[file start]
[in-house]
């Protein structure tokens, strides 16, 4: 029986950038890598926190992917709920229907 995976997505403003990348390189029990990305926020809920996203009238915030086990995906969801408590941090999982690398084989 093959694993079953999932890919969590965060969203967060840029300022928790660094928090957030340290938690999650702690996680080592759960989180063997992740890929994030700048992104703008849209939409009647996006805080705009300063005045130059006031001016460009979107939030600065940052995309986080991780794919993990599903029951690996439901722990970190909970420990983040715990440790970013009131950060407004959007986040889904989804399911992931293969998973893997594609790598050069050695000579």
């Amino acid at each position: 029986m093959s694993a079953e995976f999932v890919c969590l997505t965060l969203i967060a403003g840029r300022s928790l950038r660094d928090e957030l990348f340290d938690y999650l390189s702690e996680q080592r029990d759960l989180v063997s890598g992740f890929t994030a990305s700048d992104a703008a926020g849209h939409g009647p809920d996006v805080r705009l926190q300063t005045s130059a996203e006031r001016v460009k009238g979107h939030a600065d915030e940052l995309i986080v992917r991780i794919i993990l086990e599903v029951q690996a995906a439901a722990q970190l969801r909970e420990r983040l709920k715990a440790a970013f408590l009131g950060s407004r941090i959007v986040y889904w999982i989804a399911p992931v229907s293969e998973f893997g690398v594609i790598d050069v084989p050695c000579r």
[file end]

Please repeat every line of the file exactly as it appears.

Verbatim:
[in-house]
């Protein structure tokens, strides 16, 4: 029986950038890598926190992917709920229907 995976997505403003990348390189029990990305926020809920996203009238915030086990995906969801408590941090999982690398084989 093959694993079953999932890919969590965060969203967060840029300022928790660094928090957030340290938690999650702690996680080592759960989180063997992740890929994030700048992104703008849209939409009647996006805080705009300063005045130059006031001016460009979107939030600065940052995309986080991780794919993990599903029951690996439901722990970190909970420990983040715990440790970013009131950060407004959007986040889904989804399911992931293969998973893997594609790598050069050695000579």
């Amino acid at each position: 029986m093959s694993a079953e995976f999932v890919c969590l997505t965060l969203i967060a403003g840029r300022s928790l950038r660094d928090e957030l990348f340290d938690y999650l390189s702690e996680q080592r029990d759960l989180v063997s890598g992740f890929t994030a990305s700048d992104a703008a926020g849209h939409g009647p809920d996006v805080r705009l926190q300063t005045s130059a996203e006031r001016v460009k009238g979107h939030a600065d915030e940052l995309i986080v992917r991780i794919i993990l086990e599903v029951q690996a995906a439901a722990q970190l969801r909970e420990r983040l709920k715990a440790a970013f408590l009131g950060s407004r941090i959007v986040y889904w999982i989804a399911p992931v229907s293969e998973f893997g690398v594609i790598d050069v084989p050695c000579r």